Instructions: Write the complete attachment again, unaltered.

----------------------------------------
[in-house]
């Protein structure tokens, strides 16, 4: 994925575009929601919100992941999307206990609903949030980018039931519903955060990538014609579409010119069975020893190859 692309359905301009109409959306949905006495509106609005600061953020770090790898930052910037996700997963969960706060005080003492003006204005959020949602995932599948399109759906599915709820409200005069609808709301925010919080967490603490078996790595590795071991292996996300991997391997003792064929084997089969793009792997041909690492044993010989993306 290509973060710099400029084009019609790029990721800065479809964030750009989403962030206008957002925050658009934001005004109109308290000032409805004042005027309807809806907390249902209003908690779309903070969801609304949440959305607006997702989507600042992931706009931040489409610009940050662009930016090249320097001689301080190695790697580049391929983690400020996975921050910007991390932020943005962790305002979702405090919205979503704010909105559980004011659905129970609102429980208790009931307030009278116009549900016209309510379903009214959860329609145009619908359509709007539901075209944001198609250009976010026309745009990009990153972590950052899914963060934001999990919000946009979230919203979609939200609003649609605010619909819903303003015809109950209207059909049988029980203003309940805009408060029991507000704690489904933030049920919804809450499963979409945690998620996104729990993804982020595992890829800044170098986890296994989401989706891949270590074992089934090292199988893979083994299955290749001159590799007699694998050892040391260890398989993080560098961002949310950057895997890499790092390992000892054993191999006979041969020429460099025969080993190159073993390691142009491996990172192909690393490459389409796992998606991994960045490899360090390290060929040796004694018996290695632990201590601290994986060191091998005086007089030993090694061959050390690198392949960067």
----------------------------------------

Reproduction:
[in-house]
């Protein structure tokens, strides 16, 4: 994925575009929601919100992941999307206990609903949030980018039931519903955060990538014609579409010119069975020893190859 692309359905301009109409959306949905006495509106609005600061953020770090790898930052910037996700997963969960706060005080003492003006204005959020949602995932599948399109759906599915709820409200005069609808709301925010919080967490603490078996790595590795071991292996996300991997391997003792064929084997089969793009792997041909690492044993010989993306 290509973060710099400029084009019609790029990721800065479809964030750009989403962030206008957002925050658009934001005004109109308290000032409805004042005027309807809806907390249902209003908690779309903070969801609304949440959305607006997702989507600042992931706009931040489409610009940050662009930016090249320097001689301080190695790697580049391929983690400020996975921050910007991390932020943005962790305002979702405090919205979503704010909105559980004011659905129970609102429980208790009931307030009278116009549900016209309510379903009214959860329609145009619908359509709007539901075209944001198609250009976010026309745009990009990153972590950052899914963060934001999990919000946009979230919203979609939200609003649609605010619909819903303003015809109950209207059909049988029980203003309940805009408060029991507000704690489904933030049920919804809450499963979409945690998620996104729990993804982020595992890829800044170098986890296994989401989706891949270590074992089934090292199988893979083994299955290749001159590799007699694998050892040391260890398989993080560098961002949310950057895997890499790092390992000892054993191999006979041969020429460099025969080993190159073993390691142009491996990172192909690393490459389409796992998606991994960045490899360090390290060929040796004694018996290695632990201590601290994986060191091998005086007089030993090694061959050390690198392949960067």